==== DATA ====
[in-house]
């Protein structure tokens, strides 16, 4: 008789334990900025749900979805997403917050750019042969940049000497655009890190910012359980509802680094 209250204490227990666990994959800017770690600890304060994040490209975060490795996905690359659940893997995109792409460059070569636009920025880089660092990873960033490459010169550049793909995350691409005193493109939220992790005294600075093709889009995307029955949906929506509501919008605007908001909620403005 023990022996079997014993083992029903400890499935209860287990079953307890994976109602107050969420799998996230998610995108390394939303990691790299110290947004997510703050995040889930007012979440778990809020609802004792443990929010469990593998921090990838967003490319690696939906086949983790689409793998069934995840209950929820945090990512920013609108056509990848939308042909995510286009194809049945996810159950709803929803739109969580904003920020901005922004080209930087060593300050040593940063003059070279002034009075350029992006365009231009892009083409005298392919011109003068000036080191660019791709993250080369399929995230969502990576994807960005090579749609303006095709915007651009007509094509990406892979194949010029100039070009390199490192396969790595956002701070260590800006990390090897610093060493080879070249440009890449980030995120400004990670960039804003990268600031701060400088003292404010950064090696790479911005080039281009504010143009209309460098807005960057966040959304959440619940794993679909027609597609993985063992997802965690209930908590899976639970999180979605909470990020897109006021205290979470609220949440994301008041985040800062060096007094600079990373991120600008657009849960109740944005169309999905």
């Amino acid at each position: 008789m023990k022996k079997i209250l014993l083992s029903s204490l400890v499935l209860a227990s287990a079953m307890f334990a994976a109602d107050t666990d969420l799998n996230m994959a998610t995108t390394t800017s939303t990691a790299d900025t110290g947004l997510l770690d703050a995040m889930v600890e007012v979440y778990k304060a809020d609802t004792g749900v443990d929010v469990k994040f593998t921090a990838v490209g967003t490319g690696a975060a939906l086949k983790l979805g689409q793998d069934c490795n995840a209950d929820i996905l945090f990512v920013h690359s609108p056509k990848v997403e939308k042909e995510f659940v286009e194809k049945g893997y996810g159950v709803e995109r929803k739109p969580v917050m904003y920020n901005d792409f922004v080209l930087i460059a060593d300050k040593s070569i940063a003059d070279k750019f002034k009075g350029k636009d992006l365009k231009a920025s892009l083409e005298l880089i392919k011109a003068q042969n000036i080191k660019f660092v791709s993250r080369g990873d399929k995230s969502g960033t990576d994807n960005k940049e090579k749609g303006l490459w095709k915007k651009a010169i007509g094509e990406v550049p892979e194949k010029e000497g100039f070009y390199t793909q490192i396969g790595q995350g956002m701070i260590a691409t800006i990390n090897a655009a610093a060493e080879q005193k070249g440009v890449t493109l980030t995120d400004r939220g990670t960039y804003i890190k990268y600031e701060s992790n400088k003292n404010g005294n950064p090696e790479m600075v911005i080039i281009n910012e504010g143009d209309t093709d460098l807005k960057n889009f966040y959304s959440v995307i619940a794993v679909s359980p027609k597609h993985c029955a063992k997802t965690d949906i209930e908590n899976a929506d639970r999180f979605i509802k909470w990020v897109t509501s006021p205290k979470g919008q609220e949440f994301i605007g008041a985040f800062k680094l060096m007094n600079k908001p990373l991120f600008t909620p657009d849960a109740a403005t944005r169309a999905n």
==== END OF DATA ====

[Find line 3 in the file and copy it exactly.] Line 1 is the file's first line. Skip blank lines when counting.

């Amino acid at each position: 008789m023990k022996k079997i209250l014993l083992s029903s204490l400890v499935l209860a227990s287990a079953m307890f334990a994976a109602d107050t666990d969420l799998n996230m994959a998610t995108t390394t800017s939303t990691a790299d900025t110290g947004l997510l770690d703050a995040m889930v600890e007012v979440y778990k304060a809020d609802t004792g749900v443990d929010v469990k994040f593998t921090a990838v490209g967003t490319g690696a975060a939906l086949k983790l979805g689409q793998d069934c490795n995840a209950d929820i996905l945090f990512v920013h690359s609108p056509k990848v997403e939308k042909e995510f659940v286009e194809k049945g893997y996810g159950v709803e995109r929803k739109p969580v917050m904003y920020n901005d792409f922004v080209l930087i460059a060593d300050k040593s070569i940063a003059d070279k750019f002034k009075g350029k636009d992006l365009k231009a920025s892009l083409e005298l880089i392919k011109a003068q042969n000036i080191k660019f660092v791709s993250r080369g990873d399929k995230s969502g960033t990576d994807n960005k940049e090579k749609g303006l490459w095709k915007k651009a010169i007509g094509e990406v550049p892979e194949k010029e000497g100039f070009y390199t793909q490192i396969g790595q995350g956002m701070i260590a691409t800006i990390n090897a655009a610093a060493e080879q005193k070249g440009v890449t493109l980030t995120d400004r939220g990670t960039y804003i890190k990268y600031e701060s992790n400088k003292n404010g005294n950064p090696e790479m600075v911005i080039i281009n910012e504010g143009d209309t093709d460098l807005k960057n889009f966040y959304s959440v995307i619940a794993v679909s359980p027609k597609h993985c029955a063992k997802t965690d949906i209930e908590n899976a929506d639970r999180f979605i509802k909470w990020v897109t509501s006021p205290k979470g919008q609220e949440f994301i605007g008041a985040f800062k680094l060096m007094n600079k908001p990373l991120f600008t909620p657009d849960a109740a403005t944005r169309a999905n």